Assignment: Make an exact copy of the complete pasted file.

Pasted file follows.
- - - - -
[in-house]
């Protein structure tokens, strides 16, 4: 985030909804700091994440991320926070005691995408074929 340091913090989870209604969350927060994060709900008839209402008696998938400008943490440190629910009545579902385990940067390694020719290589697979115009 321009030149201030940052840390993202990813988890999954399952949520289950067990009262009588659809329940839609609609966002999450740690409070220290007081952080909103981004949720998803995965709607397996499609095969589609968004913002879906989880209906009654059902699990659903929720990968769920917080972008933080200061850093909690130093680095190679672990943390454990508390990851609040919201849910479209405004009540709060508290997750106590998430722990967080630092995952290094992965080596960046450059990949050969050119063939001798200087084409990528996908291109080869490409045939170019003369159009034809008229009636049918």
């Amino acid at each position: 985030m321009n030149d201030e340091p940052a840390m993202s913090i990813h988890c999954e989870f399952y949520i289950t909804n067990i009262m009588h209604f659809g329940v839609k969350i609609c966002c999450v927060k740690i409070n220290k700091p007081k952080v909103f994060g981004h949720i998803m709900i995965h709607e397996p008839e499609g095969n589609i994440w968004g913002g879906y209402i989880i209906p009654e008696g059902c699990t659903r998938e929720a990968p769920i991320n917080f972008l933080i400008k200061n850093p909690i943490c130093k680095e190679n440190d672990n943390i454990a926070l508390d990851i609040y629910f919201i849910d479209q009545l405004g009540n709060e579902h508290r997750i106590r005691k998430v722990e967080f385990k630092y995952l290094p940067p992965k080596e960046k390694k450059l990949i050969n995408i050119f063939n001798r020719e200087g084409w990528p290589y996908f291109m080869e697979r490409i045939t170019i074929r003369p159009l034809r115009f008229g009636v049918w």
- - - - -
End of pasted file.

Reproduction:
[in-house]
């Protein structure tokens, strides 16, 4: 985030909804700091994440991320926070005691995408074929 340091913090989870209604969350927060994060709900008839209402008696998938400008943490440190629910009545579902385990940067390694020719290589697979115009 321009030149201030940052840390993202990813988890999954399952949520289950067990009262009588659809329940839609609609966002999450740690409070220290007081952080909103981004949720998803995965709607397996499609095969589609968004913002879906989880209906009654059902699990659903929720990968769920917080972008933080200061850093909690130093680095190679672990943390454990508390990851609040919201849910479209405004009540709060508290997750106590998430722990967080630092995952290094992965080596960046450059990949050969050119063939001798200087084409990528996908291109080869490409045939170019003369159009034809008229009636049918």
């Amino acid at each position: 985030m321009n030149d201030e340091p940052a840390m993202s913090i990813h988890c999954e989870f399952y949520i289950t909804n067990i009262m009588h209604f659809g329940v839609k969350i609609c966002c999450v927060k740690i409070n220290k700091p007081k952080v909103f994060g981004h949720i998803m709900i995965h709607e397996p008839e499609g095969n589609i994440w968004g913002g879906y209402i989880i209906p009654e008696g059902c699990t659903r998938e929720a990968p769920i991320n917080f972008l933080i400008k200061n850093p909690i943490c130093k680095e190679n440190d672990n943390i454990a926070l508390d990851i609040y629910f919201i849910d479209q009545l405004g009540n709060e579902h508290r997750i106590r005691k998430v722990e967080f385990k630092y995952l290094p940067p992965k080596e960046k390694k450059l990949i050969n995408i050119f063939n001798r020719e200087g084409w990528p290589y996908f291109m080869e697979r490409i045939t170019i074929r003369p159009l034809r115009f008229g009636v049918w």